Lower Bucks County Commuters Didn’t Seem to Give a Hoot for SEPTA Owl Link Service

white bus
Image via SEPTA.
An Owl Link bus.

As of Feb. 12, SEPTA’s Owl Link will fly no more. The transit authority is discontinuing the service, owing to low demand, reports Mike DeNardo for KYW Newsradio.

The Owl Link was supposed to be a convenient way for lower Bucks County’s late-night employees to commute to and from downtown Phila. It used an Uber-like mobile app to connect suburban-bound regional rail or bus passengers with shared minibus trips to their destinations, often the many warehouses in Bristol and Bensalem.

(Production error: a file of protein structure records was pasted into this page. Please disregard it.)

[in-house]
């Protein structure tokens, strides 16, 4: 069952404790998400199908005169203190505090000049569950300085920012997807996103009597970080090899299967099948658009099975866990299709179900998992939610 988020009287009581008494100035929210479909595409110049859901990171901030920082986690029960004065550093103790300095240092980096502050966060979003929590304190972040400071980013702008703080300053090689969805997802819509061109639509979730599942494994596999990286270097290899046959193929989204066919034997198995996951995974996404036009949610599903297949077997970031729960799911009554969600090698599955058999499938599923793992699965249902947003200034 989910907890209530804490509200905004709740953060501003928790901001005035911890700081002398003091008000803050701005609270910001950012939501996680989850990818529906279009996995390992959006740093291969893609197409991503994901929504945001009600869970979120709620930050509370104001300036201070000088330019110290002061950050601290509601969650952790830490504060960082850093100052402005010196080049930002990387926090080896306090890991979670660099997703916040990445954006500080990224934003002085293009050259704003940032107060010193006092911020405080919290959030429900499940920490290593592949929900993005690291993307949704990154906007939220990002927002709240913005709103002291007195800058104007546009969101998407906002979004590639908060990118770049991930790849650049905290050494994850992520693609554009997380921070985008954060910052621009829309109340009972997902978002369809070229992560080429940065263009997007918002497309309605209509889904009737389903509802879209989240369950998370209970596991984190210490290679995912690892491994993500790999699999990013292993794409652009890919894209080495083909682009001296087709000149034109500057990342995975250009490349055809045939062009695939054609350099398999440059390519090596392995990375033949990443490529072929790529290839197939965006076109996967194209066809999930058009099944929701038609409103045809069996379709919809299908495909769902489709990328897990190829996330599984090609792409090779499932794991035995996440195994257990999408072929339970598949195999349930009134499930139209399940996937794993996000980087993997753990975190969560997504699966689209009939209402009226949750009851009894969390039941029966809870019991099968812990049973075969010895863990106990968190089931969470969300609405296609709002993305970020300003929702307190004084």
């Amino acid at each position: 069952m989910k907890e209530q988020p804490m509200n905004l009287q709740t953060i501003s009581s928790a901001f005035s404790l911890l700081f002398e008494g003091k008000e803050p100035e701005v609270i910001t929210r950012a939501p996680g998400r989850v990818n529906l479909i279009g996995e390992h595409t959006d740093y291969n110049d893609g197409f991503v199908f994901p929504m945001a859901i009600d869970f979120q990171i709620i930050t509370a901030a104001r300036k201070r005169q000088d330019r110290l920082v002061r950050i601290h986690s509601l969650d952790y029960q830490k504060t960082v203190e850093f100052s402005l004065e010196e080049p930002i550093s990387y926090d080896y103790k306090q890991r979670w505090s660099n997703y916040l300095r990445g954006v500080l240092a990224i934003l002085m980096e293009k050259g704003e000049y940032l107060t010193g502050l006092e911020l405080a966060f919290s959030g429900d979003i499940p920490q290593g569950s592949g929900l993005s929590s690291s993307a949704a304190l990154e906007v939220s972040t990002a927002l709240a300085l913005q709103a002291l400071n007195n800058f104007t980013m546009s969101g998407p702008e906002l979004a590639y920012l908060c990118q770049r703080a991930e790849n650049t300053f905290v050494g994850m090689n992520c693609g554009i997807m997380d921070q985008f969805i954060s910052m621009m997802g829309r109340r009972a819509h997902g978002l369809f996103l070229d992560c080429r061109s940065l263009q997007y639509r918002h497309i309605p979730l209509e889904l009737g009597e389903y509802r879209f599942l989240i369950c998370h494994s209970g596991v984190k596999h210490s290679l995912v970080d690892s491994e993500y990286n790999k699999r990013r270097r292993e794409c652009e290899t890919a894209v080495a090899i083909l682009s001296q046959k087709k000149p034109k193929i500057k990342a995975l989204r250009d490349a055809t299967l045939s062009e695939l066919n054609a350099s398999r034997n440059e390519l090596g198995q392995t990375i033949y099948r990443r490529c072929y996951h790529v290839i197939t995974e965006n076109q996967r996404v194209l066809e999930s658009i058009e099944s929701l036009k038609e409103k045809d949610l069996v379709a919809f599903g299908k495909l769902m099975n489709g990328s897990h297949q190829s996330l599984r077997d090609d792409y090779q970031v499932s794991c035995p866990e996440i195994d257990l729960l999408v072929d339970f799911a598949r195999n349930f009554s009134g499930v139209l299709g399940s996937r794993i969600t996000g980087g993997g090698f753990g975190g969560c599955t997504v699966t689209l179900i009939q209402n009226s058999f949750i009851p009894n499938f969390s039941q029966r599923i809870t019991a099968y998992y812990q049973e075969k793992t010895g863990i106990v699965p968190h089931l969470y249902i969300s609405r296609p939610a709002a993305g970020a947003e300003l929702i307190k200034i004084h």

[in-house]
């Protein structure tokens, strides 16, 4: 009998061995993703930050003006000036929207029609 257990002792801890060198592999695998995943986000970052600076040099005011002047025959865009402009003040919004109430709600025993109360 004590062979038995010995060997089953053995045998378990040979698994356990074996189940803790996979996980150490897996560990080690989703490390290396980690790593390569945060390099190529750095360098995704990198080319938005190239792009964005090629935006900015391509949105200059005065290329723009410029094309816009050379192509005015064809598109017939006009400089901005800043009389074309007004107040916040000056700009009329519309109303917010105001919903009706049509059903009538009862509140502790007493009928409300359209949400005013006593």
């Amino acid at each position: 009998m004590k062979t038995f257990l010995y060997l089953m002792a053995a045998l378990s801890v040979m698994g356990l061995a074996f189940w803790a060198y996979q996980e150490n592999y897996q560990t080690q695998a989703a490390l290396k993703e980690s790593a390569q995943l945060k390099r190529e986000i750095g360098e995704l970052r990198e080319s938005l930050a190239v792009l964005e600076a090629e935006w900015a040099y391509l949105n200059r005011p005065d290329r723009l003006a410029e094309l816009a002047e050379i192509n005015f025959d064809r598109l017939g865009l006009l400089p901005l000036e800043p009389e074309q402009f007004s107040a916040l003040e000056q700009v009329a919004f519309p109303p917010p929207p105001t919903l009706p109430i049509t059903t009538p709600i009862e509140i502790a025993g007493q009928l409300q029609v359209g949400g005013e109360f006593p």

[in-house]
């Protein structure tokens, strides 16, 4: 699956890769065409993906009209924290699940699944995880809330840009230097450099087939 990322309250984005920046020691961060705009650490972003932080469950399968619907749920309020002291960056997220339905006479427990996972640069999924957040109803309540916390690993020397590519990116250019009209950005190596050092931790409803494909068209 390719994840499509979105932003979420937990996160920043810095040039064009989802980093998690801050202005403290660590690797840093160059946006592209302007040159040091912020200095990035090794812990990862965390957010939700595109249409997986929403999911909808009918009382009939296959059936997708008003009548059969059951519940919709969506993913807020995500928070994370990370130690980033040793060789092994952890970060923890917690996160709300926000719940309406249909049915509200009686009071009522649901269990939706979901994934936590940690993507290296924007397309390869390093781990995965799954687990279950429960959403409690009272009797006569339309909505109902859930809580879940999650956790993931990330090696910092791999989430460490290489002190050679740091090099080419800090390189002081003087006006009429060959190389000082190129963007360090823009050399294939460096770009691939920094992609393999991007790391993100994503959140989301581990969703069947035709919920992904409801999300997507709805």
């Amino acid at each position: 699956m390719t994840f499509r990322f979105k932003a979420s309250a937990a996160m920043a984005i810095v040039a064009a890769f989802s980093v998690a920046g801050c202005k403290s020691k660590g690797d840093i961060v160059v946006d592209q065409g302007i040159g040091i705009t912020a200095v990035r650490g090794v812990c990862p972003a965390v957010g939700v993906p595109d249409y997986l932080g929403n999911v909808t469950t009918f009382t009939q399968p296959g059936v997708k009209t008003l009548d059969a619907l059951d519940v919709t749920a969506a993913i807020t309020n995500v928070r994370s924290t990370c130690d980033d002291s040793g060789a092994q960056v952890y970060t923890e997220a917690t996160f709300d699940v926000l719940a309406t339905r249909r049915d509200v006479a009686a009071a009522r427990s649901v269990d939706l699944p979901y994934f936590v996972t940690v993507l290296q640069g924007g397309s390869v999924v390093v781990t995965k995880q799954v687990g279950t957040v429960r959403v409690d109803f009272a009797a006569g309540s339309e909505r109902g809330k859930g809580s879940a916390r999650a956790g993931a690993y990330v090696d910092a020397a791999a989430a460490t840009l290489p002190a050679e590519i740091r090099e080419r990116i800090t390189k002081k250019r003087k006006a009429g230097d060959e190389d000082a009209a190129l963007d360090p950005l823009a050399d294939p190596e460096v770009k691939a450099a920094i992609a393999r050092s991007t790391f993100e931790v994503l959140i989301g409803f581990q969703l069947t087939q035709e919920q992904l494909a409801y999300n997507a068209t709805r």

Not enough of them, however, took advantage of the service. SEPTA spokesperson Andrew Busch said the peak ridership was only 10–12 people.

“The initial projections that we had going into the pilot was that we would have approximately 44 people riding each night,” he said. “We came well below projections.”

Glitchy technology may also have played a role. The minibus rides, summoned by app, generated numerous contacts with a call center to address problems.

He said the app also proved to be problematic.

The Owl Link program may not turn out to be a total wash. SEPTA believes it may pave the way for an improvement on the next iteration of the plan.

“We do believe that micro-transit has a future at SEPTA,” Busch said. “It just will probably take on a different shape when we move forward.”

More on the demise of SEPTA’s Owl Link service is at KYW Newsradio.